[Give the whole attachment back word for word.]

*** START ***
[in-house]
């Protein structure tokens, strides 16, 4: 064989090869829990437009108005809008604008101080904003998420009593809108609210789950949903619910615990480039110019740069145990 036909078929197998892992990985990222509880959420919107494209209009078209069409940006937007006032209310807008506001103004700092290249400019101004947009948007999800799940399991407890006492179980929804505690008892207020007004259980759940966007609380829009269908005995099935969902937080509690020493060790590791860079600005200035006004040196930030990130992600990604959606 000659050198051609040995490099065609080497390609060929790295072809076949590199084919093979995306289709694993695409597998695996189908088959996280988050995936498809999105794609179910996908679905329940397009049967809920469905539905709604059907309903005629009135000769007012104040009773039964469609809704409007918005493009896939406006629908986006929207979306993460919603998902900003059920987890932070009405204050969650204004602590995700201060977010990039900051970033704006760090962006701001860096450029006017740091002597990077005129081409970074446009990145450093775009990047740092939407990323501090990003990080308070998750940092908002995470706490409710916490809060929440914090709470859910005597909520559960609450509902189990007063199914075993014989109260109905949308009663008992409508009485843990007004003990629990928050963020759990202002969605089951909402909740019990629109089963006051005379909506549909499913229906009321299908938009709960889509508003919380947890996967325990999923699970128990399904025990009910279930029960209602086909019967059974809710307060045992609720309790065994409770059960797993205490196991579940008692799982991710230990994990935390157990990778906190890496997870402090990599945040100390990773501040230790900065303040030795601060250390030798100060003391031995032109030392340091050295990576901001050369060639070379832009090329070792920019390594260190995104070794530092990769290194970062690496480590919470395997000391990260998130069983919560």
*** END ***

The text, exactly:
[in-house]
């Protein structure tokens, strides 16, 4: 064989090869829990437009108005809008604008101080904003998420009593809108609210789950949903619910615990480039110019740069145990 036909078929197998892992990985990222509880959420919107494209209009078209069409940006937007006032209310807008506001103004700092290249400019101004947009948007999800799940399991407890006492179980929804505690008892207020007004259980759940966007609380829009269908005995099935969902937080509690020493060790590791860079600005200035006004040196930030990130992600990604959606 000659050198051609040995490099065609080497390609060929790295072809076949590199084919093979995306289709694993695409597998695996189908088959996280988050995936498809999105794609179910996908679905329940397009049967809920469905539905709604059907309903005629009135000769007012104040009773039964469609809704409007918005493009896939406006629908986006929207979306993460919603998902900003059920987890932070009405204050969650204004602590995700201060977010990039900051970033704006760090962006701001860096450029006017740091002597990077005129081409970074446009990145450093775009990047740092939407990323501090990003990080308070998750940092908002995470706490409710916490809060929440914090709470859910005597909520559960609450509902189990007063199914075993014989109260109905949308009663008992409508009485843990007004003990629990928050963020759990202002969605089951909402909740019990629109089963006051005379909506549909499913229906009321299908938009709960889509508003919380947890996967325990999923699970128990399904025990009910279930029960209602086909019967059974809710307060045992609720309790065994409770059960797993205490196991579940008692799982991710230990994990935390157990990778906190890496997870402090990599945040100390990773501040230790900065303040030795601060250390030798100060003391031995032109030392340091050295990576901001050369060639070379832009090329070792920019390594260190995104070794530092990769290194970062690496480590919470395997000391990260998130069983919560």